Although orthorhombic-to-cubic phase change in CoSe2 is widely affirmed23,25,30, yet its reverse transition has not been reported. To observe the new transition process from pyrite-type c-CoSe2 to marcasite-type o-CoSe2|P, we monitored the temperature-dependent XRD patterns, in combination with other temperature-dependent characterizations, including X-ray photoelectron spectroscopy (XPS), EDX, and Raman spectroscopy (Fig. 2a–d). Figure 2a shows that when the annealing temperature reaches 300 °C, new XRD diffraction peaks (black arrows) that belong to o-CoSe2 start to emerge from c-CoSe2 matrix, indicating that the phase transition occurs. Complete phase transition of c-CoSe2 to o-CoSe2 with high crystallinity was observed at elevated temperature (400 °C) for a reaction of 30 min (Fig. 3a and Supplementary Fig. 12). No addition of P precursor in the reaction system, however, gives unchanged XRD pattern even at 400 °C (Fig. 3a, Supplementary Fig. 13), implying the critical role of P in inducing the phase transition. These results match well with P 2s XPS and EDX data (Fig. 2b, c), taking into account that gradual increase in P content is responsible for yielding o-CoSe2|P. Raman spectra were also recorded at selected temperature points (Fig. 2d), which show obvious Raman active peak at 189 cm−1 for c-CoSe2, corresponding to the Se–Se stretching mode31. This peak fades away with a new peak at 174 cm−1 gradually dominant as the annealing temperature elevated from 300 to 400 °C, indicating the structural evolution from c-CoSe2 to marcasite o-CoSe2|P32. Raman spectrum also uncovers that if no P precursor was added in the annealing process, c-CoSe2 phase maintains even up to 400 °C, consistent with above observations (Fig. 2d).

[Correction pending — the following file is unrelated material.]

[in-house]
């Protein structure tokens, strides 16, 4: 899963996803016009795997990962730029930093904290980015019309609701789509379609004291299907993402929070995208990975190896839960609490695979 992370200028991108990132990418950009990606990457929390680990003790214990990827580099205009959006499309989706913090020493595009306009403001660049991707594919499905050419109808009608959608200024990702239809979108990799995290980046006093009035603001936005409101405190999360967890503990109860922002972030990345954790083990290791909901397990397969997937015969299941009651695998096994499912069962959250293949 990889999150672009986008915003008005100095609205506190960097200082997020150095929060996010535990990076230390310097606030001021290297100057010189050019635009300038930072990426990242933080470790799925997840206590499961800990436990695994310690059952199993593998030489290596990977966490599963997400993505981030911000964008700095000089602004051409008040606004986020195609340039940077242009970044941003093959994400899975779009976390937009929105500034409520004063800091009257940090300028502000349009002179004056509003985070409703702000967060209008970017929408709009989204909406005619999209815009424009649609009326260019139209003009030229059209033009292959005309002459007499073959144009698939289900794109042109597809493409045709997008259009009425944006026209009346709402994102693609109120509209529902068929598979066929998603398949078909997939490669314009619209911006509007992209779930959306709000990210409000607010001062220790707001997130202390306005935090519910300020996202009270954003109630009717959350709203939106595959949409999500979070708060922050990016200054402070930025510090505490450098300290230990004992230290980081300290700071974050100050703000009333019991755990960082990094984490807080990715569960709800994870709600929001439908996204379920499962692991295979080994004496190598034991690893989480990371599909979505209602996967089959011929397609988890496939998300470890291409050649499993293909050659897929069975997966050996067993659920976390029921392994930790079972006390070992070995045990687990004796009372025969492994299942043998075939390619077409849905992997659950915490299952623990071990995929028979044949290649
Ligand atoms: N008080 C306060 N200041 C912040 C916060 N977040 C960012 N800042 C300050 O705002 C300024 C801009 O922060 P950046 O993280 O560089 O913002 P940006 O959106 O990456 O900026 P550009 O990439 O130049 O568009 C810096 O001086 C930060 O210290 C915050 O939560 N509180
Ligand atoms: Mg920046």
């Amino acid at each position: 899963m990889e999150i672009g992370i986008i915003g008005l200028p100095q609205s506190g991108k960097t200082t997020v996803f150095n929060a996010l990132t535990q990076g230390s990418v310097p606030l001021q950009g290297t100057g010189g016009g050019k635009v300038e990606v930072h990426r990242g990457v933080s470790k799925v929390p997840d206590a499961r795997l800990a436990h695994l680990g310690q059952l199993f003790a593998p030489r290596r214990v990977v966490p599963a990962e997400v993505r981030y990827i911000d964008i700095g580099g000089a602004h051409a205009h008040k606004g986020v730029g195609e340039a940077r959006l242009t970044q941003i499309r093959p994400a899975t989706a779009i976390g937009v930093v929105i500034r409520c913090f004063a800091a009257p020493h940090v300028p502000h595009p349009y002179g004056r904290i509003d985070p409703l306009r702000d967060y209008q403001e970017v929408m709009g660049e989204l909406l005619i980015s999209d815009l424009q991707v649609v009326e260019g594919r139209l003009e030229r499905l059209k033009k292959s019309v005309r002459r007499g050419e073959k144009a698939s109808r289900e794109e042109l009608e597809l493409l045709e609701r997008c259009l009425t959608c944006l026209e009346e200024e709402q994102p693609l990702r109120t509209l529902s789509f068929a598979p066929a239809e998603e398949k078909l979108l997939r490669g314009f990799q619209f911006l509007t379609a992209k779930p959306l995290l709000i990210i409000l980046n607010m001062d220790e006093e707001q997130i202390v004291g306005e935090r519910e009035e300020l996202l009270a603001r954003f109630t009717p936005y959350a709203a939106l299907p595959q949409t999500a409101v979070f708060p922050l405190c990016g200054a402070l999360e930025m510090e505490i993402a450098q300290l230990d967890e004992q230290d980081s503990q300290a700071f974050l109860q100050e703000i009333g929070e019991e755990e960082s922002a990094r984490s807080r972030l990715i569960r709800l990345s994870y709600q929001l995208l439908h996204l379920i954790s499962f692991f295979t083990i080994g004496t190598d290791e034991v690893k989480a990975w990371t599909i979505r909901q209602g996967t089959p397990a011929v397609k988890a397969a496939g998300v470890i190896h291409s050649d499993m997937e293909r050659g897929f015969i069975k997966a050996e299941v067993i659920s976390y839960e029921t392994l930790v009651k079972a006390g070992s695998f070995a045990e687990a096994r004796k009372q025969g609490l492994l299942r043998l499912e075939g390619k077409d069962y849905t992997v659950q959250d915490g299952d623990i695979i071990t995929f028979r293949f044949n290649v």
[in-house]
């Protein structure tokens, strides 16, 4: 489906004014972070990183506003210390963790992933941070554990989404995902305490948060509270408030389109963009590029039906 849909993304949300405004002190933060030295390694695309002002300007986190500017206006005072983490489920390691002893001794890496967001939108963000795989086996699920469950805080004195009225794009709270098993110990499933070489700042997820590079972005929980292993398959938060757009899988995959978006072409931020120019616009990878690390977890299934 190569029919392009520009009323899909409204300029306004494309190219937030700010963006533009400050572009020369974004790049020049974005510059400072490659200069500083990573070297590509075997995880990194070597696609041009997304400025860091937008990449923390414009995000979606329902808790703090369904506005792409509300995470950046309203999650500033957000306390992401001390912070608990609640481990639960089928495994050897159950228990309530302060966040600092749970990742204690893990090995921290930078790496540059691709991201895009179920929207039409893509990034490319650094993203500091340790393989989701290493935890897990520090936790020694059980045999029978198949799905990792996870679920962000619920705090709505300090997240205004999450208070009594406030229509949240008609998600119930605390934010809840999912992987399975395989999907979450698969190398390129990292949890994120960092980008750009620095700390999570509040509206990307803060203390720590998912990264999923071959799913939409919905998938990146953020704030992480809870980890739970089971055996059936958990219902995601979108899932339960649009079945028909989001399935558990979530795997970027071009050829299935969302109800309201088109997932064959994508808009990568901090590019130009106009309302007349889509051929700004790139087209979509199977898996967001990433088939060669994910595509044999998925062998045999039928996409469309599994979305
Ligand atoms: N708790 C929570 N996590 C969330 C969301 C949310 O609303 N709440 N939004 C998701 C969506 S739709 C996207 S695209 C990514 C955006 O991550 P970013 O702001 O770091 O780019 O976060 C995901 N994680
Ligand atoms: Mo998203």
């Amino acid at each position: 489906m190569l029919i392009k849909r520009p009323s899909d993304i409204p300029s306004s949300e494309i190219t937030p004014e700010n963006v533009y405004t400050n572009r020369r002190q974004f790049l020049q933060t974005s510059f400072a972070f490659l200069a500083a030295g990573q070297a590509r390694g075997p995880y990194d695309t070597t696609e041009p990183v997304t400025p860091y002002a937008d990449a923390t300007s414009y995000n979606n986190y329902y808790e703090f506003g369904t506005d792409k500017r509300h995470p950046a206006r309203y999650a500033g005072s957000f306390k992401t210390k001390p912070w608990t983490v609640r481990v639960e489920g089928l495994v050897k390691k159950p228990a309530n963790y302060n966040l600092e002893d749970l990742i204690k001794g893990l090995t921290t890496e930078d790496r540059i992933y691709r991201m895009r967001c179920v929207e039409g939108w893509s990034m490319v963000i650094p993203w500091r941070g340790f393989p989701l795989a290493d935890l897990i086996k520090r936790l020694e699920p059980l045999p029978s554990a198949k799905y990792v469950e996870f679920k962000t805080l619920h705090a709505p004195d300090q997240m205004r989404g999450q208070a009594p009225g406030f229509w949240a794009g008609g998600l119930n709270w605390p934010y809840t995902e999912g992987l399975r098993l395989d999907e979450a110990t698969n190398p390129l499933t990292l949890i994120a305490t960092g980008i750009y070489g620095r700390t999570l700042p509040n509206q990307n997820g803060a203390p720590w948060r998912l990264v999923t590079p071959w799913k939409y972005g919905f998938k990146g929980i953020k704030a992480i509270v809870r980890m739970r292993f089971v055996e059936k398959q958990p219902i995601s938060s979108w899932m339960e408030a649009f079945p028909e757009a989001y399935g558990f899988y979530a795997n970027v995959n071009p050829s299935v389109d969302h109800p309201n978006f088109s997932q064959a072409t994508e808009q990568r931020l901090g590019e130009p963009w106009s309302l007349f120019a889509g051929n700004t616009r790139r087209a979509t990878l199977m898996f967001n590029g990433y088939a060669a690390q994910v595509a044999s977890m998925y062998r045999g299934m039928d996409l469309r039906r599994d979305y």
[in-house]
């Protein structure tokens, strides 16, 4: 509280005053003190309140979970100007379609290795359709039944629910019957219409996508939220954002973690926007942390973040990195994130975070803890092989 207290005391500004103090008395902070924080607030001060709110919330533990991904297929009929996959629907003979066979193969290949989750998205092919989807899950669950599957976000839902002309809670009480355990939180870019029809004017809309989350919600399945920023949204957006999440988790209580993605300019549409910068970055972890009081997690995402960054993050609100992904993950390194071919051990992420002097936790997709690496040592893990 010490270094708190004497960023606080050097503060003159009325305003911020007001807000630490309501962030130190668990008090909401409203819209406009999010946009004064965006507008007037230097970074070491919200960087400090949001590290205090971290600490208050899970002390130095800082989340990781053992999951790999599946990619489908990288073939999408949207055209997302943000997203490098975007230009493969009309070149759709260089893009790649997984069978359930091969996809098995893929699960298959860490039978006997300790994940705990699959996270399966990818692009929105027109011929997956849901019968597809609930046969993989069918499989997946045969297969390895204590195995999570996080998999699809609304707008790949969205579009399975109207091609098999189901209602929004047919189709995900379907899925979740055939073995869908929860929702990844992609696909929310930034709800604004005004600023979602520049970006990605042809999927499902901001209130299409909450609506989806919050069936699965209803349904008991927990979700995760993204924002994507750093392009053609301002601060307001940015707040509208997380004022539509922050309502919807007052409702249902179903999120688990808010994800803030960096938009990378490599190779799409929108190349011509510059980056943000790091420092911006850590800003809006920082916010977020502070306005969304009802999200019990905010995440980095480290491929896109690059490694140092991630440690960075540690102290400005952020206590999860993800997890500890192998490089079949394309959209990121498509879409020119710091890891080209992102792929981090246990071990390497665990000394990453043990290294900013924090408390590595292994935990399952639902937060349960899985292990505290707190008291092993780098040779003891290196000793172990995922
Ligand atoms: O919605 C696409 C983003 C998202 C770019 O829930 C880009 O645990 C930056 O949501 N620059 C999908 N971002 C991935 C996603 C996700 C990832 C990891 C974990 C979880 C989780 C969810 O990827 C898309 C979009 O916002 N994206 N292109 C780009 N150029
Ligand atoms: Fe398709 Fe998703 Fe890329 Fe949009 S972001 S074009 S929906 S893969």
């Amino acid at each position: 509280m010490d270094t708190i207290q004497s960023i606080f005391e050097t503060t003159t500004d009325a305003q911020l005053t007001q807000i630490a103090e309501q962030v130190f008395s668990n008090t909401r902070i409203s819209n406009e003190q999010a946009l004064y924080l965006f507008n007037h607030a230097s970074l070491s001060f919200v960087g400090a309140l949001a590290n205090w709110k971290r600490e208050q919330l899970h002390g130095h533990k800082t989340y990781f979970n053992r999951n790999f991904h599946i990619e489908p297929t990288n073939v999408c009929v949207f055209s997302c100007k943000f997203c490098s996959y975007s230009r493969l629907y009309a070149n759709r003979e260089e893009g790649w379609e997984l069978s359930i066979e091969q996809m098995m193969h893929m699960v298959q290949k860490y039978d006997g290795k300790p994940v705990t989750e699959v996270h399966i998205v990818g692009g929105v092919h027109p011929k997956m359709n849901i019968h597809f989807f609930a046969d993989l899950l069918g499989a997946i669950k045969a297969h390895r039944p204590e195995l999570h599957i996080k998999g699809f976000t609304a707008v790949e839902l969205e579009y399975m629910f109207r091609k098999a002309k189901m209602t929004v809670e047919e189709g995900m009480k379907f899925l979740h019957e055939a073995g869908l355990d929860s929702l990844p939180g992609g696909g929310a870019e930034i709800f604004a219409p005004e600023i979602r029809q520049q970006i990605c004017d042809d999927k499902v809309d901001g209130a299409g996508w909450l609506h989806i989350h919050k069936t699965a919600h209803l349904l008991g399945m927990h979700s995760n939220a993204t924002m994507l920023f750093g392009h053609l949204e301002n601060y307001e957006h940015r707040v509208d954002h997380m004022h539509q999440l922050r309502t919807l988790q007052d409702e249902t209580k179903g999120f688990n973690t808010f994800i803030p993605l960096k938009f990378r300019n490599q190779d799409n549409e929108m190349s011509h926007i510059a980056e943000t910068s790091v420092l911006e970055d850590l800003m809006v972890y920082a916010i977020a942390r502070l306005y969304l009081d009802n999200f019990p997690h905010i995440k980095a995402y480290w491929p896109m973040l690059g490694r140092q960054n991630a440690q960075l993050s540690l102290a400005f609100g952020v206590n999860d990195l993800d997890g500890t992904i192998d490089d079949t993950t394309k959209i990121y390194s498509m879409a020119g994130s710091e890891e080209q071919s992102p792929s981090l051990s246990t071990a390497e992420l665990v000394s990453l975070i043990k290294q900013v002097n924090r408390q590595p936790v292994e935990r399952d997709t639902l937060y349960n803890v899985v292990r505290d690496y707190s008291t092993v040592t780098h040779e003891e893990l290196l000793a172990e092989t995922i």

Fig. 2
Fig. 2

P-doping-assisted structural phase transition. ad Temperature-dependent XRD patterns, P 2s XPS spectra, EDX spectra, and Raman spectra reveal the structural phase change from c-CoSe2 to o-CoSe2|P, respectively. e Schematic of the P-doping-assisted phase-transition process from cubic to orthorhombic phases in CoSe2

Fig. 3
Fig. 3